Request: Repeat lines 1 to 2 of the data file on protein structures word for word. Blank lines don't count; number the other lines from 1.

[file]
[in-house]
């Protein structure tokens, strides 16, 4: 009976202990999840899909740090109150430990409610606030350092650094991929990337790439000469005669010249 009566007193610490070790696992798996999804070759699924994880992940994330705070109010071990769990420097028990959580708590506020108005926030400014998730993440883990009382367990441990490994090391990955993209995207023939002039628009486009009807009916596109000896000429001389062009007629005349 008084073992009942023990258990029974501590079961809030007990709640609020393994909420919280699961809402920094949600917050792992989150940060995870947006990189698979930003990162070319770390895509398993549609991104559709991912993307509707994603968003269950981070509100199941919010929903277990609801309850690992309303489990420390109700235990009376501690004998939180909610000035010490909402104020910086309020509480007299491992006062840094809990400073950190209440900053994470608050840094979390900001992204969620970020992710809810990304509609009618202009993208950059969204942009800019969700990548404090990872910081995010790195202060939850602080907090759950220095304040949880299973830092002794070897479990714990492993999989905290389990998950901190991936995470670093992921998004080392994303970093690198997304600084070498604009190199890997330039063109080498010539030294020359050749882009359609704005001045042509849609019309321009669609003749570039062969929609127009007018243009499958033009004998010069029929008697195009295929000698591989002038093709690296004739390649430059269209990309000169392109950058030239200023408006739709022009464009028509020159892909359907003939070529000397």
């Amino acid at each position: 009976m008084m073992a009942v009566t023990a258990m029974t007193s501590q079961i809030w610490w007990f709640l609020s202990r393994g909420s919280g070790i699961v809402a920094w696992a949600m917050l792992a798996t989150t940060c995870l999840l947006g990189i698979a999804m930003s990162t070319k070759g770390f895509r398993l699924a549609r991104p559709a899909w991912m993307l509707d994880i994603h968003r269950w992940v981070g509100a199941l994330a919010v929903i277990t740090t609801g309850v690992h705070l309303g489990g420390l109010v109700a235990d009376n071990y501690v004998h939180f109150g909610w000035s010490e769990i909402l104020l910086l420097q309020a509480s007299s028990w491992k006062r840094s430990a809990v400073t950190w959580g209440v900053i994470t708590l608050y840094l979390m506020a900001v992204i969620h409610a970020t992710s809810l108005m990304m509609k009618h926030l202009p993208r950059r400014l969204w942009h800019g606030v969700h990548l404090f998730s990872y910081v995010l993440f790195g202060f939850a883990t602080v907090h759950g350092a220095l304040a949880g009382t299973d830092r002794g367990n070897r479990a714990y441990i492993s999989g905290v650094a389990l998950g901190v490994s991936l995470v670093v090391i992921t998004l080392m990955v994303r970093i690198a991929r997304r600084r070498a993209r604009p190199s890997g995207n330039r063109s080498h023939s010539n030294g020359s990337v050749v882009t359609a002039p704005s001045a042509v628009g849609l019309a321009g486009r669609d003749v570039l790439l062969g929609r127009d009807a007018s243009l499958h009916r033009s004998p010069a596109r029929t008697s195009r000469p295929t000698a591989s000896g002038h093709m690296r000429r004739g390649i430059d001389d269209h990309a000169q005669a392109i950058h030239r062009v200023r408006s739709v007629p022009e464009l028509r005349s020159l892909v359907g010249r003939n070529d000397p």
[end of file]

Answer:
[in-house]
């Protein structure tokens, strides 16, 4: 009976202990999840899909740090109150430990409610606030350092650094991929990337790439000469005669010249 009566007193610490070790696992798996999804070759699924994880992940994330705070109010071990769990420097028990959580708590506020108005926030400014998730993440883990009382367990441990490994090391990955993209995207023939002039628009486009009807009916596109000896000429001389062009007629005349 008084073992009942023990258990029974501590079961809030007990709640609020393994909420919280699961809402920094949600917050792992989150940060995870947006990189698979930003990162070319770390895509398993549609991104559709991912993307509707994603968003269950981070509100199941919010929903277990609801309850690992309303489990420390109700235990009376501690004998939180909610000035010490909402104020910086309020509480007299491992006062840094809990400073950190209440900053994470608050840094979390900001992204969620970020992710809810990304509609009618202009993208950059969204942009800019969700990548404090990872910081995010790195202060939850602080907090759950220095304040949880299973830092002794070897479990714990492993999989905290389990998950901190991936995470670093992921998004080392994303970093690198997304600084070498604009190199890997330039063109080498010539030294020359050749882009359609704005001045042509849609019309321009669609003749570039062969929609127009007018243009499958033009004998010069029929008697195009295929000698591989002038093709690296004739390649430059269209990309000169392109950058030239200023408006739709022009464009028509020159892909359907003939070529000397």